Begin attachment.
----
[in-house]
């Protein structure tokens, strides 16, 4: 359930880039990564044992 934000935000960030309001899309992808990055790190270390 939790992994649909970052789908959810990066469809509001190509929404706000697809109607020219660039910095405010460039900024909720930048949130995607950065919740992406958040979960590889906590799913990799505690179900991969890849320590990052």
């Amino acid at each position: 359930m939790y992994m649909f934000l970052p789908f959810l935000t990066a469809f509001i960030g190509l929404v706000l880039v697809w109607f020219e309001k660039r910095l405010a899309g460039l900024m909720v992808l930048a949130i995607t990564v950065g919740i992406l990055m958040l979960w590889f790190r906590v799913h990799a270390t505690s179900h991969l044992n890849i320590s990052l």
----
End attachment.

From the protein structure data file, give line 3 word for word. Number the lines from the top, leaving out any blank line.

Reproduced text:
């Amino acid at each position: 359930m939790y992994m649909f934000l970052p789908f959810l935000t990066a469809f509001i960030g190509l929404v706000l880039v697809w109607f020219e309001k660039r910095l405010a899309g460039l900024m909720v992808l930048a949130i995607t990564v950065g919740i992406l990055m958040l979960w590889f790190r906590v799913h990799a270390t505690s179900h991969l044992n890849i320590s990052l």